Charles Glover Barkla
|Born||Charles Glover Barkla
7 June 1877
Widnes, Lancashire, England
|Died||23 October 1944
|Institutions||University of Cambridge
University of Liverpool
King's College London
University of Edinburgh
|Alma mater||University College Liverpool
Trinity College, Cambridge
King's College, Cambridge
|Academic advisors||J. J. Thomson
|Known for||X-ray scattering
|Notable awards||Nobel Prize in Physics (1917)
Hughes Medal of the Royal Society
Charles Glover Barkla FRS FRSE (7 June 1877 – 23 October 1944) was a British physicist, and the winner of the Nobel Prize in Physics in 1917 for his work in X-ray spectroscopy and related areas in the study of X-rays (Roentgen rays).
Barkla studied at the Liverpool Institute and proceeded by Liverpool University with a County Council Scholarship and a Bibby Scholarship. Barkla initially studied Mathematics but later specialised in Physics under Sir Oliver Lodge. During the absence of Oliver Lodge due to ill health, Barkla would replace him in lectures.
In 1899 Barkla was admitted to Trinity College, Cambridge, with an 1851 Research Fellowship from the Royal Commission for the Exhibition of 1851, to work in the Cavendish Laboratory under the physicist J. J. Thomson (discoverer of the electron). During his first two years at Cambridge, Barkla would, under the directions of Thomson, study the velocity of electromagnetic waves along wires of different widths and materials.
After a year and a half at Trinity College, Cambridge, his love of music led him to transfer to King's College, Cambridge, in order to sing in their chapel choir. Barkla's baritone voice was of remarkable beauty and his solo performances would always be fully attended. He completed his Bachelor of Arts degree in 1903, and then his Master of Arts degree in 1907. He married Mary Esther Cowell in the same year, with whom he would have two sons and one daughter.
In 1913, after having worked at the Universities of Cambridge, Liverpool, and King's College London, Barkla was appointed as a Professor of Natural Philosophy at the University of Edinburgh in 1913, a position that he held until his death.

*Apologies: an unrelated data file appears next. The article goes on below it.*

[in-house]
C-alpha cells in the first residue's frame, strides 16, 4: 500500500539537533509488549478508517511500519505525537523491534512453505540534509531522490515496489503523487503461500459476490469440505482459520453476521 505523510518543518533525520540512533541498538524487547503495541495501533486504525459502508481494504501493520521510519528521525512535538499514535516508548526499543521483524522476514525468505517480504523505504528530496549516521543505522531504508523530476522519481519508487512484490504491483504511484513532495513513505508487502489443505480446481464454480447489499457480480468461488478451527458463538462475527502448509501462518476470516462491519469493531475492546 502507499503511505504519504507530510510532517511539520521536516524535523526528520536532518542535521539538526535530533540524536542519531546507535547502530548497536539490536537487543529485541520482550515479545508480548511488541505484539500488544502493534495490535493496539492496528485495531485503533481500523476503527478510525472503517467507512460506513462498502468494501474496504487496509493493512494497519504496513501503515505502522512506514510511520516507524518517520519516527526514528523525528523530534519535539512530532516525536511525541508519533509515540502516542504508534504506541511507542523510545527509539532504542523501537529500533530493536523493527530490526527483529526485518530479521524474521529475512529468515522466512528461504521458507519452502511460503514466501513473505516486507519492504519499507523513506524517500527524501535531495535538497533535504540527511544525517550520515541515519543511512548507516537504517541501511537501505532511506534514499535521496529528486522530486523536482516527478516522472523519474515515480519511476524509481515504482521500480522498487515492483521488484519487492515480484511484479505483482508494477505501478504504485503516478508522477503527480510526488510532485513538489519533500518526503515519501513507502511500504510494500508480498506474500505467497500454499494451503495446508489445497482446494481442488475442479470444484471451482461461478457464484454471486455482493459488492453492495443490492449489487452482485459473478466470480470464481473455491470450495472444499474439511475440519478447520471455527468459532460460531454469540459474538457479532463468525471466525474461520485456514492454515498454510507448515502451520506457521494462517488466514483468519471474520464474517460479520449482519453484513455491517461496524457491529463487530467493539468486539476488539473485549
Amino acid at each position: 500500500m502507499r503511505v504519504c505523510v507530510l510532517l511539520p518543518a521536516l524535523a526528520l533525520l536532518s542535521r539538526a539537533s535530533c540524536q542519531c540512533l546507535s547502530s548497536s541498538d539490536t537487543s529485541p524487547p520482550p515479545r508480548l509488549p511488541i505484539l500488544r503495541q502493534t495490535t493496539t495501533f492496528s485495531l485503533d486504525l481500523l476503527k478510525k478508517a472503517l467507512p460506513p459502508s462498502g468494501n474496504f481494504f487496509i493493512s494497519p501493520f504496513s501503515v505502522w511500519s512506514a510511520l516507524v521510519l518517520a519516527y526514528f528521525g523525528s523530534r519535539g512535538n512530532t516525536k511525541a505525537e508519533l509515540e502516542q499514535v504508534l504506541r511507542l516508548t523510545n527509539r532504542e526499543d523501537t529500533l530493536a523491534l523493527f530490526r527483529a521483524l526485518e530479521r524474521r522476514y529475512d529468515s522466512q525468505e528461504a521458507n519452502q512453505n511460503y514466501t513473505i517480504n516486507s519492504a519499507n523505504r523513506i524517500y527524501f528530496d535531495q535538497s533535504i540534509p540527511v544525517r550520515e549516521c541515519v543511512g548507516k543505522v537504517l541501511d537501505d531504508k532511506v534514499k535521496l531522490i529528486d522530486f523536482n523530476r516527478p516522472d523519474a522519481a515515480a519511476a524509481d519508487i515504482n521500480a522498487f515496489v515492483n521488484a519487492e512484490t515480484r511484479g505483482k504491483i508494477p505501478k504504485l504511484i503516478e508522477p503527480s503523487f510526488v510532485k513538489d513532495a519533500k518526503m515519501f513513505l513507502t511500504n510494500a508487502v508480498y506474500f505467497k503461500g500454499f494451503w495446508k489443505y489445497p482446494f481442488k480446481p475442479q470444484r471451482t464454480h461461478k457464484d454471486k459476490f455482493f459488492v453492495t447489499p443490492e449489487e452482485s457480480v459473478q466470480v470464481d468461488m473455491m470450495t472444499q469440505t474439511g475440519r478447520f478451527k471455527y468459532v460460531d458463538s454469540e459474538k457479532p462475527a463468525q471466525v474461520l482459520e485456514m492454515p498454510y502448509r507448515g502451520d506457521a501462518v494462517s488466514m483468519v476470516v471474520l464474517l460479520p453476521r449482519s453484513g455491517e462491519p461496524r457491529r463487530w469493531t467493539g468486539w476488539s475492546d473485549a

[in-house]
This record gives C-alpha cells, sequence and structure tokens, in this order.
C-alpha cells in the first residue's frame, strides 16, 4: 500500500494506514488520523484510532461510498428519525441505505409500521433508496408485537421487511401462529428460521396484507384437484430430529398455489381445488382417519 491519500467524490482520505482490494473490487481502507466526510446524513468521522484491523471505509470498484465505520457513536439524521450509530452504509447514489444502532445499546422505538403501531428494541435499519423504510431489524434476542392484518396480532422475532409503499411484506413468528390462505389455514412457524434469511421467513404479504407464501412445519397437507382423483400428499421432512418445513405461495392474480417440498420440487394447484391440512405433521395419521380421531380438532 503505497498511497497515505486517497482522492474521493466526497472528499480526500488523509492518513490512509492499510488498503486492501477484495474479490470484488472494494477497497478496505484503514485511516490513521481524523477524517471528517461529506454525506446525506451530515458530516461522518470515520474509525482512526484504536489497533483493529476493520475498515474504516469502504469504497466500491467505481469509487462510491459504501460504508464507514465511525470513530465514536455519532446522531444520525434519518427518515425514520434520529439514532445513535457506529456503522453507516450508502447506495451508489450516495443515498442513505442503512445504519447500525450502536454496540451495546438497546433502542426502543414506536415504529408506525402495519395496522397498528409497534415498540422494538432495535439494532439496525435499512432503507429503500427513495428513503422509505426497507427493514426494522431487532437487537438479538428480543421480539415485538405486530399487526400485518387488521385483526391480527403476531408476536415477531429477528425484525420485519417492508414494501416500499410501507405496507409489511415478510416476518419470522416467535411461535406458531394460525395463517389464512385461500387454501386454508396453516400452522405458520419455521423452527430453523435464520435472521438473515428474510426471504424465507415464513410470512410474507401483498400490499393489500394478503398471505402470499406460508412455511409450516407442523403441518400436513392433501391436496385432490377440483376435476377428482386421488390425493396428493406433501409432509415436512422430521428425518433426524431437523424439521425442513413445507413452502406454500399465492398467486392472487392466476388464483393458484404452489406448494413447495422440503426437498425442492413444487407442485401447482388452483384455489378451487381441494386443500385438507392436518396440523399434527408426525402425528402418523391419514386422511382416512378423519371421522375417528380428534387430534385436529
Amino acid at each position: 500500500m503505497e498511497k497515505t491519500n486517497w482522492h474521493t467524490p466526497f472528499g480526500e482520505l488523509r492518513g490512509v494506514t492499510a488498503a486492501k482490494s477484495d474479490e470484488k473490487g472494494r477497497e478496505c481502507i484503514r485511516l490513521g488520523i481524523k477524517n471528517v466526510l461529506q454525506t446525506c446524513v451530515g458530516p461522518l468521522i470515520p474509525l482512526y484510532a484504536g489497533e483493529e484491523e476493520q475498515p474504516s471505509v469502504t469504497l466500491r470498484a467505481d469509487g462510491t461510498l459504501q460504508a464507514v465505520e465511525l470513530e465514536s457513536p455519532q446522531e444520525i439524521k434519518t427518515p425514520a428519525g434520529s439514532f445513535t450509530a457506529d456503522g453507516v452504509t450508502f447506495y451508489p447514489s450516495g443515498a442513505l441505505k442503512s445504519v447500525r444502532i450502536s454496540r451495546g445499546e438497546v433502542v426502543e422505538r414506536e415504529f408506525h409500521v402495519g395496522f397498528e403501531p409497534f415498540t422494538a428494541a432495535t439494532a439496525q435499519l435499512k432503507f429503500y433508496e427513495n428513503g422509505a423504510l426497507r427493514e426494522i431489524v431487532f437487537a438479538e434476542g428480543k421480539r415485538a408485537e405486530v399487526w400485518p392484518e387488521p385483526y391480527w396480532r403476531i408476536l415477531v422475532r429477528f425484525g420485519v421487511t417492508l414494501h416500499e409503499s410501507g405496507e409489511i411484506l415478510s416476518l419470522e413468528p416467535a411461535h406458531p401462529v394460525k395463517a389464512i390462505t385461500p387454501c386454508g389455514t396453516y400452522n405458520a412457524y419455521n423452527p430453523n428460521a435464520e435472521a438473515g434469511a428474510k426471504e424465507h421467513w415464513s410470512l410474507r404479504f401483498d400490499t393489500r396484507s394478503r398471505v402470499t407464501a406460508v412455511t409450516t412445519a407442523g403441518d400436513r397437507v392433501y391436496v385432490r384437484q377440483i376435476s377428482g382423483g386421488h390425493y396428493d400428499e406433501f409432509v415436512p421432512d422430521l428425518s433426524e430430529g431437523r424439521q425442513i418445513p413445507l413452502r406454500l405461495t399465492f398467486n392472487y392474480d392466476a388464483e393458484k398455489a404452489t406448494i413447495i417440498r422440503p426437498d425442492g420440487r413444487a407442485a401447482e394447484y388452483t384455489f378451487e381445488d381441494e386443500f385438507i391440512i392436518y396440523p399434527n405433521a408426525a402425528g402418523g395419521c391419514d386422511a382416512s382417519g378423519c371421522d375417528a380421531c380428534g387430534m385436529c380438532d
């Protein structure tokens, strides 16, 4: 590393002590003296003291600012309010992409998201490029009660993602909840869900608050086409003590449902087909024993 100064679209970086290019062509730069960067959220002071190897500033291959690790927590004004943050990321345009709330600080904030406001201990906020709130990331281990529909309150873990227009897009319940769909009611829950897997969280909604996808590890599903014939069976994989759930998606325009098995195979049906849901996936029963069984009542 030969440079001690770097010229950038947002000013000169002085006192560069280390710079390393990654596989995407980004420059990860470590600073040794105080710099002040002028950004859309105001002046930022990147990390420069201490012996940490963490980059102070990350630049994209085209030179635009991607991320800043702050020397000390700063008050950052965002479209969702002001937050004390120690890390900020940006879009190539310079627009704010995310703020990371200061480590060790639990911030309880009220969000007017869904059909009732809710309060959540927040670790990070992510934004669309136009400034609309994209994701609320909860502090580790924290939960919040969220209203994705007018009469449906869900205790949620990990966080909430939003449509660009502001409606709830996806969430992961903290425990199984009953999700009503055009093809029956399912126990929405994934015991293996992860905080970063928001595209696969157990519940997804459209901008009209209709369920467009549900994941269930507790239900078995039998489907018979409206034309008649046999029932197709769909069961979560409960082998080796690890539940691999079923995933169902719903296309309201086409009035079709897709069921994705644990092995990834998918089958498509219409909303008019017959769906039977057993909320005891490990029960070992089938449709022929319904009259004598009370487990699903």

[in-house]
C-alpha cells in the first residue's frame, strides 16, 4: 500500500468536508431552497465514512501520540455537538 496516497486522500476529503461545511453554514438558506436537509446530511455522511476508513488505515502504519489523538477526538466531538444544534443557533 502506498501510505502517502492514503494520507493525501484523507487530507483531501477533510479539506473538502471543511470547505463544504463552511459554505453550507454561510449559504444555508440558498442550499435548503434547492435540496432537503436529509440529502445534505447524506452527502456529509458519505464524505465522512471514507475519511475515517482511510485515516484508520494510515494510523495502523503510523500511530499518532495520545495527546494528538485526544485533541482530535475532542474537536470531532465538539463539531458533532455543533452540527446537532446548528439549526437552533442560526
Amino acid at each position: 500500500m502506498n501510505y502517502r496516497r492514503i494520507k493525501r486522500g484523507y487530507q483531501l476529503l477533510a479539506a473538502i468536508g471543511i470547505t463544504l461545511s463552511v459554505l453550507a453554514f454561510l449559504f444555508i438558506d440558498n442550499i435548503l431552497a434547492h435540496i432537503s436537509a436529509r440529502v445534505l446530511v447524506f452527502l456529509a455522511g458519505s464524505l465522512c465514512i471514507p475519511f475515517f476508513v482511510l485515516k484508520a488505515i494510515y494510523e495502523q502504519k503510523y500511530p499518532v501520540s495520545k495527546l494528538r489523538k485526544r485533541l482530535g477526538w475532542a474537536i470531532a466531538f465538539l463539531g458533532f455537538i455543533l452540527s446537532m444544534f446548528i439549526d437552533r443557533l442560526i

Barkla made significant progress in developing and refining the laws of X-ray scattering, X-ray spectroscopy, the principles governing the transmission of X-rays through matter, and especially the principles of the excitation of secondary X-rays. For his discovery of the characteristic X-rays of elements, Barkla was awarded the Nobel Prize in Physics in 1917. He was also awarded the Hughes Medal of the British Royal Society that same year.
He died in Edinburgh on 23 October 1944.
Memorials to Barkla
The lunar crater Barkla was named in the honour of Charles Barkla. A commemorative plaque has been installed in the vicinity of the Canongate, near the Faculty of Education Buildings, at the University of Edinburgh. Additionally, a lecture theatre at the University of Liverpool's Physics department, as well as a Biophysics laboratory in the Biological science department, are named after him. In 2012 a gritter in Barkla's home town of Widnes was named in his honour, following a competition run by the local newspaper.
- "Charles Glover Barkla - Biographical". nobelprize.org.
- Allen, H. S. (1947). "Charles Glover Barkla. 1877-1944". Obituary Notices of Fellows of the Royal Society. 5 (15): 341. JSTOR 769087. doi:10.1098/rsbm.1947.0004.
- Shampo, M. A.; Kyle, R. A. (1993). "Charles Barkla--Nobel Laureate". Mayo Clinic proceedings. Mayo Clinic. 68 (12): 1176. PMID 8246619. doi:10.1016/s0025-6196(12)60068-8.
- 1851 Royal Commission Archives
- "Barkla, Charles Glover (BRKL899CG)". A Cambridge Alumni Database. University of Cambridge.
- School of Mathematics and Statistics. "Charles Glover Barkla" (2007), University of St Andrews, Scotland. JOC/EFR.
- H.S. Allen (1947), Obituary Notices of Fellows of the Royal Society, Vol. 5, No. 15,. "Charles Glover Bark"
- Charles Glover Barkla, Complete Dictionary of Scientific Biography (2008)
- "Archived copy". Archived from the original on 10 November 2013. Retrieved 2014-01-03.
- "A gritter named Barkla"[permanent dead link] Physics World Archive, February 2012